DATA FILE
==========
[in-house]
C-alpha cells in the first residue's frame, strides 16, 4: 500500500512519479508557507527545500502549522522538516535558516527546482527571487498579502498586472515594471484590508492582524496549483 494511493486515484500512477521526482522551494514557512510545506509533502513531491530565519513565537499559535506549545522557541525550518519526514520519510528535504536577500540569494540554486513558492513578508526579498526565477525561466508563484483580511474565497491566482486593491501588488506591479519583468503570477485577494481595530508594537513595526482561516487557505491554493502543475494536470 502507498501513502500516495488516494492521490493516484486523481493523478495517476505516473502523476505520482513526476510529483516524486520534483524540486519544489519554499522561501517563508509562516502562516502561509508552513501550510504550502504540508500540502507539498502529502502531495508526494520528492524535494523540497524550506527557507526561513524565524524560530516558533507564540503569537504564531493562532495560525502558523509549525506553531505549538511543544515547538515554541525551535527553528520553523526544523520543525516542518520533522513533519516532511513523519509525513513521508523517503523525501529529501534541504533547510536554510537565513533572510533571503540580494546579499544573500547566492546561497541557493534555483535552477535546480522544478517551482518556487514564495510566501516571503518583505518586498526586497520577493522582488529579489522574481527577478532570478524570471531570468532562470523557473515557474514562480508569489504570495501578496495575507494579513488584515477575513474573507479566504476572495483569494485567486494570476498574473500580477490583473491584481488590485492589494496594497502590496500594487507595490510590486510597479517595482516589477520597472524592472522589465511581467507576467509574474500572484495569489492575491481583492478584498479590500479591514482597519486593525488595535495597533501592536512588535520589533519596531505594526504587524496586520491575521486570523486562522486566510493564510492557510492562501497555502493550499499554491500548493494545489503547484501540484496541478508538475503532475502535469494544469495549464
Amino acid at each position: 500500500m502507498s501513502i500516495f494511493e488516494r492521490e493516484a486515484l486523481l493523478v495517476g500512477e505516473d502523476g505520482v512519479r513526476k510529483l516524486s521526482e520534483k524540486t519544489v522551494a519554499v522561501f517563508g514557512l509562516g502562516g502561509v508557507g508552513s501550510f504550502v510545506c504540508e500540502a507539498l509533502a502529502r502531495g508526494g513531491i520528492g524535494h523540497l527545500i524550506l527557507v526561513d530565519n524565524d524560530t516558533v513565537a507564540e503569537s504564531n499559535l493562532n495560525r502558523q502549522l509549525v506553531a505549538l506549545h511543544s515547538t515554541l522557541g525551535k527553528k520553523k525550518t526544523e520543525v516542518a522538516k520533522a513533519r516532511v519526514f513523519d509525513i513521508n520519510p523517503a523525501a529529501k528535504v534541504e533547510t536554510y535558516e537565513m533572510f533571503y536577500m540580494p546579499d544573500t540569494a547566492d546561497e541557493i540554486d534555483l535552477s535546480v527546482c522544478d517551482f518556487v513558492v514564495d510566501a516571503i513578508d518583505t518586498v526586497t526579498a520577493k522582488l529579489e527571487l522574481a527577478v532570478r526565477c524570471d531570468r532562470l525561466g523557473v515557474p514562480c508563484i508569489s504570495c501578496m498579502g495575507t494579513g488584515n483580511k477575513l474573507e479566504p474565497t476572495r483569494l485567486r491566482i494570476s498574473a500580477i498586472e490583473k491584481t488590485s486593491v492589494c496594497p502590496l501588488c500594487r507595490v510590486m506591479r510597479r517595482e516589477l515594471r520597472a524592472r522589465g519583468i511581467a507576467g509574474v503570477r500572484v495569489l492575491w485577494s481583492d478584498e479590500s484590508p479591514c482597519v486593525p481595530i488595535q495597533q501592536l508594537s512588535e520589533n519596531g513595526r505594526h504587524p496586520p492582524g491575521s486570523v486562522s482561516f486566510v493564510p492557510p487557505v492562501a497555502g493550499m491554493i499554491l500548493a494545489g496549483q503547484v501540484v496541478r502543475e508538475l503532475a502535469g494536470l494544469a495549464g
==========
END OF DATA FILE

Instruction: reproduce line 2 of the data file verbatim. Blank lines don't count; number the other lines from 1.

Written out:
C-alpha cells in the first residue's frame, strides 16, 4: 500500500512519479508557507527545500502549522522538516535558516527546482527571487498579502498586472515594471484590508492582524496549483 494511493486515484500512477521526482522551494514557512510545506509533502513531491530565519513565537499559535506549545522557541525550518519526514520519510528535504536577500540569494540554486513558492513578508526579498526565477525561466508563484483580511474565497491566482486593491501588488506591479519583468503570477485577494481595530508594537513595526482561516487557505491554493502543475494536470 502507498501513502500516495488516494492521490493516484486523481493523478495517476505516473502523476505520482513526476510529483516524486520534483524540486519544489519554499522561501517563508509562516502562516502561509508552513501550510504550502504540508500540502507539498502529502502531495508526494520528492524535494523540497524550506527557507526561513524565524524560530516558533507564540503569537504564531493562532495560525502558523509549525506553531505549538511543544515547538515554541525551535527553528520553523526544523520543525516542518520533522513533519516532511513523519509525513513521508523517503523525501529529501534541504533547510536554510537565513533572510533571503540580494546579499544573500547566492546561497541557493534555483535552477535546480522544478517551482518556487514564495510566501516571503518583505518586498526586497520577493522582488529579489522574481527577478532570478524570471531570468532562470523557473515557474514562480508569489504570495501578496495575507494579513488584515477575513474573507479566504476572495483569494485567486494570476498574473500580477490583473491584481488590485492589494496594497502590496500594487507595490510590486510597479517595482516589477520597472524592472522589465511581467507576467509574474500572484495569489492575491481583492478584498479590500479591514482597519486593525488595535495597533501592536512588535520589533519596531505594526504587524496586520491575521486570523486562522486566510493564510492557510492562501497555502493550499499554491500548493494545489503547484501540484496541478508538475503532475502535469494544469495549464